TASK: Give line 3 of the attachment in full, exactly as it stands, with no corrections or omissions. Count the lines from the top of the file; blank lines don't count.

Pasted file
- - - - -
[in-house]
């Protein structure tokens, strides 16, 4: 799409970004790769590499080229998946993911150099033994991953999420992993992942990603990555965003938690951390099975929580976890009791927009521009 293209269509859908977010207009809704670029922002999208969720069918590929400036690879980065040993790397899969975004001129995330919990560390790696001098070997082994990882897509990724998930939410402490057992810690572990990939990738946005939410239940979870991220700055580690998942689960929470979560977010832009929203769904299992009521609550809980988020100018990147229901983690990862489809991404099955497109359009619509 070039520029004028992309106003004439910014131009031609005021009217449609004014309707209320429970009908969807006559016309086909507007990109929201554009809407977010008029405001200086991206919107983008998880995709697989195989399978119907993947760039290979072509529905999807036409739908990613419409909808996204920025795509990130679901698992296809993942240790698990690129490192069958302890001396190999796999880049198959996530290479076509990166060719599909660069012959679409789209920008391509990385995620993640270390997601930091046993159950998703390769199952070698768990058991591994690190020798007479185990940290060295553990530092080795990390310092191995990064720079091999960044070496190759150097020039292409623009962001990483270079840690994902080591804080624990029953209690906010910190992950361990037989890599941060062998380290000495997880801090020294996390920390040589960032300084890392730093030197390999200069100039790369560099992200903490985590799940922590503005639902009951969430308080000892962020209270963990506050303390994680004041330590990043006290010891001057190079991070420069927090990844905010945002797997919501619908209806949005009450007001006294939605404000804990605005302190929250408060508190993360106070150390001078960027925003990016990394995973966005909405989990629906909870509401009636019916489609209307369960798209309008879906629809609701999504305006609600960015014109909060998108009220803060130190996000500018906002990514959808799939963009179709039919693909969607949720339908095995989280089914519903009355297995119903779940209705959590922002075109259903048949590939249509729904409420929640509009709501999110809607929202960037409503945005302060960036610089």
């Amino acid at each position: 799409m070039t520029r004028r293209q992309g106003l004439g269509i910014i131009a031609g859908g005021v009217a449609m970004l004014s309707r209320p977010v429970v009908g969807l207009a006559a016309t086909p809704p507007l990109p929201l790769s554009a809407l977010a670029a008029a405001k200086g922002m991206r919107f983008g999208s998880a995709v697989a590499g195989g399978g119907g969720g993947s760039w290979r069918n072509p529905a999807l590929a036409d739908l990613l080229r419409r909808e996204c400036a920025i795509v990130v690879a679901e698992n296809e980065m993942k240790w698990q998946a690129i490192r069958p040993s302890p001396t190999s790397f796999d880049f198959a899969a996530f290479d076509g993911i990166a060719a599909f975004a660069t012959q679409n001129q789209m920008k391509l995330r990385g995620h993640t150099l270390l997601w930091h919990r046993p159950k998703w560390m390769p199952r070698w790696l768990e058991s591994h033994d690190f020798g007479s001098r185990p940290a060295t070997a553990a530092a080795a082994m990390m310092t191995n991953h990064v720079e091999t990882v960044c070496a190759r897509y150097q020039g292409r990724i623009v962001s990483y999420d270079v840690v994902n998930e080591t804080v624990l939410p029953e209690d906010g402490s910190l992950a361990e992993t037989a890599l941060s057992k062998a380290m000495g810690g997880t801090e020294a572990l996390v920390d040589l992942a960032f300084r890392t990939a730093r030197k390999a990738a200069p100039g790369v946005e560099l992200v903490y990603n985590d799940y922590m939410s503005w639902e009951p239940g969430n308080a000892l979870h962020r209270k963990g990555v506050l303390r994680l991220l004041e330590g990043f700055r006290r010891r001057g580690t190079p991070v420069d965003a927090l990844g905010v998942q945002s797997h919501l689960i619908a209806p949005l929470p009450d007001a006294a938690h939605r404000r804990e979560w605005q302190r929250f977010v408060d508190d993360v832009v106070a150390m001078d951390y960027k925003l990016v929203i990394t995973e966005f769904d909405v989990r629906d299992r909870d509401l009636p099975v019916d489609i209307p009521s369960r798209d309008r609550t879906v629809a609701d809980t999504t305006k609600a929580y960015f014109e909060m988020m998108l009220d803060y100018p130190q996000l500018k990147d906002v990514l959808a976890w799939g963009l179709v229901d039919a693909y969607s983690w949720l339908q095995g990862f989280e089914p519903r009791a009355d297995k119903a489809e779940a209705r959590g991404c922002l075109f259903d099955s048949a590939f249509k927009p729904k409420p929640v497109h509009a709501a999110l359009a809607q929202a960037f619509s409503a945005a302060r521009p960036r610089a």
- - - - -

């Amino acid at each position: 799409m070039t520029r004028r293209q992309g106003l004439g269509i910014i131009a031609g859908g005021v009217a449609m970004l004014s309707r209320p977010v429970v009908g969807l207009a006559a016309t086909p809704p507007l990109p929201l790769s554009a809407l977010a670029a008029a405001k200086g922002m991206r919107f983008g999208s998880a995709v697989a590499g195989g399978g119907g969720g993947s760039w290979r069918n072509p529905a999807l590929a036409d739908l990613l080229r419409r909808e996204c400036a920025i795509v990130v690879a679901e698992n296809e980065m993942k240790w698990q998946a690129i490192r069958p040993s302890p001396t190999s790397f796999d880049f198959a899969a996530f290479d076509g993911i990166a060719a599909f975004a660069t012959q679409n001129q789209m920008k391509l995330r990385g995620h993640t150099l270390l997601w930091h919990r046993p159950k998703w560390m390769p199952r070698w790696l768990e058991s591994h033994d690190f020798g007479s001098r185990p940290a060295t070997a553990a530092a080795a082994m990390m310092t191995n991953h990064v720079e091999t990882v960044c070496a190759r897509y150097q020039g292409r990724i623009v962001s990483y999420d270079v840690v994902n998930e080591t804080v624990l939410p029953e209690d906010g402490s910190l992950a361990e992993t037989a890599l941060s057992k062998a380290m000495g810690g997880t801090e020294a572990l996390v920390d040589l992942a960032f300084r890392t990939a730093r030197k390999a990738a200069p100039g790369v946005e560099l992200v903490y990603n985590d799940y922590m939410s503005w639902e009951p239940g969430n308080a000892l979870h962020r209270k963990g990555v506050l303390r994680l991220l004041e330590g990043f700055r006290r010891r001057g580690t190079p991070v420069d965003a927090l990844g905010v998942q945002s797997h919501l689960i619908a209806p949005l929470p009450d007001a006294a938690h939605r404000r804990e979560w605005q302190r929250f977010v408060d508190d993360v832009v106070a150390m001078d951390y960027k925003l990016v929203i990394t995973e966005f769904d909405v989990r629906d299992r909870d509401l009636p099975v019916d489609i209307p009521s369960r798209d309008r609550t879906v629809a609701d809980t999504t305006k609600a929580y960015f014109e909060m988020m998108l009220d803060y100018p130190q996000l500018k990147d906002v990514l959808a976890w799939g963009l179709v229901d039919a693909y969607s983690w949720l339908q095995g990862f989280e089914p519903r009791a009355d297995k119903a489809e779940a209705r959590g991404c922002l075109f259903d099955s048949a590939f249509k927009p729904k409420p929640v497109h509009a709501a999110l359009a809607q929202a960037f619509s409503a945005a302060r521009p960036r610089a």